More recently, the Sherman Act has been invoked most frequently to deny mergers, especially those of the “horizontal” variety, that unduly increase supplier concentration.

Over many decades, those who have objected to invoking the Sherman Act argue that such actions hurt competition and restrict free markets. Ironically, those advocating the use of the Sherman Act, even though they are sometimes labeled “socialists” by their opponents, often argue that invoking the Act helps competition and encourages free markets. Both groups generally consider themselves advocates of capitalism.

In recent years the European Union has perhaps been more aggressive in enforcing restrictions on market power than the US., assessing large fines on domestic and foreign-based companies accused of stifling competition.

“Can you name Google’s closest competitor in search and search-related advertising? That’s market power”

Now comes the “New Tech Big Four,” often characterized as Apple, Amazon, Facebook, and Google. Like their older cousin Microsoft, all are dominant in one or more industries. Their major source of power is a “platform” that can be used to control markets and discourage competition.

Apple’s design capability may be remarkable, but its platform—iOS, Mac OS, iPhone, iPad, Macbooks, even Apple TV—is the force behind its control of certain markets for hardware and software. When Amazon announces that it has acquired Whole Foods, the market value of US big name retailers selling foods immediately drops 10 to 20 percent. The exchange of information and news, fake or fact, among large segments of the world’s population is controlled by Facebook. We naturally “Google” our information, subjecting ourselves not only to revenue-producing advertising but also a stream of advertising reminders based on information that follows us for a lifetime. Can you name Google’s closest competitor in search and search-related advertising? That’s market power.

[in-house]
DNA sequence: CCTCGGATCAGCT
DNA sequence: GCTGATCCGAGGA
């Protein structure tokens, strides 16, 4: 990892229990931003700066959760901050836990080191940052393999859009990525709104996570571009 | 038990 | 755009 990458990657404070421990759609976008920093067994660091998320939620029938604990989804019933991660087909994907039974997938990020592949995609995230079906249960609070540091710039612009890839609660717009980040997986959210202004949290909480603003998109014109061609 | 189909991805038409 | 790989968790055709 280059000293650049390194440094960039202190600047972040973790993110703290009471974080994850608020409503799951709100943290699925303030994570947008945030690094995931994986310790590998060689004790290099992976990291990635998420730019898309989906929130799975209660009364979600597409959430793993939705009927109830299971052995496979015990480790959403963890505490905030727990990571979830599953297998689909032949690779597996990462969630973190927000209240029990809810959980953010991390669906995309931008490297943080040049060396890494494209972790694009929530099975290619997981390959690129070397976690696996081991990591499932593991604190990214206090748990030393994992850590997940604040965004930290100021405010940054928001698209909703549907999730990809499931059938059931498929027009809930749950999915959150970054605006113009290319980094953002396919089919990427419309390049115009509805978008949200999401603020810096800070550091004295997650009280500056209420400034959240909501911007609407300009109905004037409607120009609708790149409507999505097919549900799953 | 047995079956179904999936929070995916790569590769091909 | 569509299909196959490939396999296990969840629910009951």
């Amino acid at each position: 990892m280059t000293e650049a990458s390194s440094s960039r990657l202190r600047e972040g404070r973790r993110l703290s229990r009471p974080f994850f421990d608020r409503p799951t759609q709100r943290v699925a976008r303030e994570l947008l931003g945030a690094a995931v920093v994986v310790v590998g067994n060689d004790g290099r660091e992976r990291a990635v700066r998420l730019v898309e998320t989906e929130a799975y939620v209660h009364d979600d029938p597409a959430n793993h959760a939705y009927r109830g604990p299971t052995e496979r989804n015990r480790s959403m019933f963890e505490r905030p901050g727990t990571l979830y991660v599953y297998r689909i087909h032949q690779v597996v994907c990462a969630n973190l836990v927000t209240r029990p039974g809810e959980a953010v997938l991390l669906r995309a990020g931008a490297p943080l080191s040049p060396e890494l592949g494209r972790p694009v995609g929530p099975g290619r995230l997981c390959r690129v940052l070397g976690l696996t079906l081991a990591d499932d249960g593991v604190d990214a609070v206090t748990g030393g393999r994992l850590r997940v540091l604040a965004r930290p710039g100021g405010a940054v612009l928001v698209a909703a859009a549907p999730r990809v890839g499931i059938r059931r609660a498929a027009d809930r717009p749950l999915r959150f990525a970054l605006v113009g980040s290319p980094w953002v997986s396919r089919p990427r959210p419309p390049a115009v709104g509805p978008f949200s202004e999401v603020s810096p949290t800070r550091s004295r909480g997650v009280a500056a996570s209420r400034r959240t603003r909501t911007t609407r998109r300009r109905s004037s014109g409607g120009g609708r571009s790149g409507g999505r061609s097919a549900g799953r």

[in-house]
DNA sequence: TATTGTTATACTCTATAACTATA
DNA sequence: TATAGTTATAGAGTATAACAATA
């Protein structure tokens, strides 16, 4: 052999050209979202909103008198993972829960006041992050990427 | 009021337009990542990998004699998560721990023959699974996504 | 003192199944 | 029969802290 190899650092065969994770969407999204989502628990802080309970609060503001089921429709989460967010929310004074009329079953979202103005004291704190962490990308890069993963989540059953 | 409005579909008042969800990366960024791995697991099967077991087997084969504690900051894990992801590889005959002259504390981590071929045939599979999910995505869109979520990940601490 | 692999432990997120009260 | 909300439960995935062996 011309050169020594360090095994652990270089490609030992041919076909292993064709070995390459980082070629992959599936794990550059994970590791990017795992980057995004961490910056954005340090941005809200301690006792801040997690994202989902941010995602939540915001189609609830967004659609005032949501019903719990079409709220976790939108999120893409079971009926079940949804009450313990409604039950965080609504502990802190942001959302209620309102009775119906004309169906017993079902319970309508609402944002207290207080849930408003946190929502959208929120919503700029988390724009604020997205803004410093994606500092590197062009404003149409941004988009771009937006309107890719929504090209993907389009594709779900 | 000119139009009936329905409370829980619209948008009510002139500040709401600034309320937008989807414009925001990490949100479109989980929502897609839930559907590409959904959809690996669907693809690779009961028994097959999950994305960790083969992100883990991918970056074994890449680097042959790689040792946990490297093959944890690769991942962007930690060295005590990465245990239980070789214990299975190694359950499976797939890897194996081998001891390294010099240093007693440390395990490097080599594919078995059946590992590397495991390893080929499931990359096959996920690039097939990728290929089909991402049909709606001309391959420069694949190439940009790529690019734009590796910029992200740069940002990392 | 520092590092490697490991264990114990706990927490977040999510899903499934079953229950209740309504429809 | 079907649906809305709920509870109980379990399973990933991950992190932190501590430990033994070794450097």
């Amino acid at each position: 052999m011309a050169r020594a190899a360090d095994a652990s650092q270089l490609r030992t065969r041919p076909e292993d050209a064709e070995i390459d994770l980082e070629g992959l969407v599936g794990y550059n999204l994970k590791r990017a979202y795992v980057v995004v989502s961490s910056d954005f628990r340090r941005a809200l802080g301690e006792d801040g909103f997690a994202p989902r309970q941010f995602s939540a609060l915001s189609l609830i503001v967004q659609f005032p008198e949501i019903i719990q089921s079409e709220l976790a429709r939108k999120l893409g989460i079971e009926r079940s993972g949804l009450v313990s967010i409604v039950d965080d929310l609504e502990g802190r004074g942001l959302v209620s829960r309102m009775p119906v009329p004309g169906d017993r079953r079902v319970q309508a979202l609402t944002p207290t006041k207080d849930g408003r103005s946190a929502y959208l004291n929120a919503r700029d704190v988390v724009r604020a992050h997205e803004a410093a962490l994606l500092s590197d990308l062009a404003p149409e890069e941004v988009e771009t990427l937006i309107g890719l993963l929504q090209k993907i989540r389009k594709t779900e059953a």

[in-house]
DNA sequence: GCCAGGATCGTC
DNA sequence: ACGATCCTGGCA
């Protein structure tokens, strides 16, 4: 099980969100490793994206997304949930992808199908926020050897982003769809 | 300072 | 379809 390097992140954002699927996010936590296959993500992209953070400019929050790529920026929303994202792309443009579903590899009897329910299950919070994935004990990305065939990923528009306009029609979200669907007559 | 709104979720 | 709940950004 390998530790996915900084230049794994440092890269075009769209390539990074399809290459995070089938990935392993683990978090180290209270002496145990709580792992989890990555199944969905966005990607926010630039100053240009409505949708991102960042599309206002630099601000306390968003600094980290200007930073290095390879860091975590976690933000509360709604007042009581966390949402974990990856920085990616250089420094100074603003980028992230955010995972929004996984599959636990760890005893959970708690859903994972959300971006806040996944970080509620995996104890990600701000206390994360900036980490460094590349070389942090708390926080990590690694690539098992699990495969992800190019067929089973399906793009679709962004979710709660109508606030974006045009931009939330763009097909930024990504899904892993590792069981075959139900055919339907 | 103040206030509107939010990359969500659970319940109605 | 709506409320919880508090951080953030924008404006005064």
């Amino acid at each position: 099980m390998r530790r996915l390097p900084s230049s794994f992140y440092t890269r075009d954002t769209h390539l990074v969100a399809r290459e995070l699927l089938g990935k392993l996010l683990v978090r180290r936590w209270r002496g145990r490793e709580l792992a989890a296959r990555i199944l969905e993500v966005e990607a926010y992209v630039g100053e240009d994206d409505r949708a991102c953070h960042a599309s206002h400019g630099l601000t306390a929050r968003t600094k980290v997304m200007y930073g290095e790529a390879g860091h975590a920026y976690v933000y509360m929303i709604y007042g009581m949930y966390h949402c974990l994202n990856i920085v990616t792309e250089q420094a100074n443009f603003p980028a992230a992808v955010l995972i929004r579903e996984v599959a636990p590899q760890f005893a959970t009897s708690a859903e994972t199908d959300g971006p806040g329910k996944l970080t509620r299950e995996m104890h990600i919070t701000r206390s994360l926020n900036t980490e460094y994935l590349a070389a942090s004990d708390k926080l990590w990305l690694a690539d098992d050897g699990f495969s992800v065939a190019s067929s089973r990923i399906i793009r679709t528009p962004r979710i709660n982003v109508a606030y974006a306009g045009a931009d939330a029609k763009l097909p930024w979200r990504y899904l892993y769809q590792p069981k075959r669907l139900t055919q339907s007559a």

Scott Galloway, a successful tech entrepreneur and author of one of the blogs that regularly reach my email inbox, maintains that one or more of the Big Four tech firms should and will be broken up. In his opinion, Europe will lead the way in prosecuting them, levying “the mother of all fines against one or more of them.” His argument is not based on a belief voiced by some that they are evil, destroy jobs, avoid taxes, lie to regulators, or provide a weapon for Russia. Rather, he is concerned about the way they have benefitted from (and perhaps caused) market failure.

He asks, “Why should we break them up? Because key to our capitalist way of life is to maintain competition to prevent market failure, as we did by breaking up the railroads and Ma Bell. This type of intervention is not an attack on capitalism, but full-throated capitalism. It’s time.”

Should any of the Tech Big Four firms be broken up? What do you think?

References:

Scott Galloway, No Mercy/No Malice: Full-Throated Capitalist, November 17, 2017, and No Mercy/No Malice: The Worm Has Turned, September 22, 2017, accessed at news@l2inc.com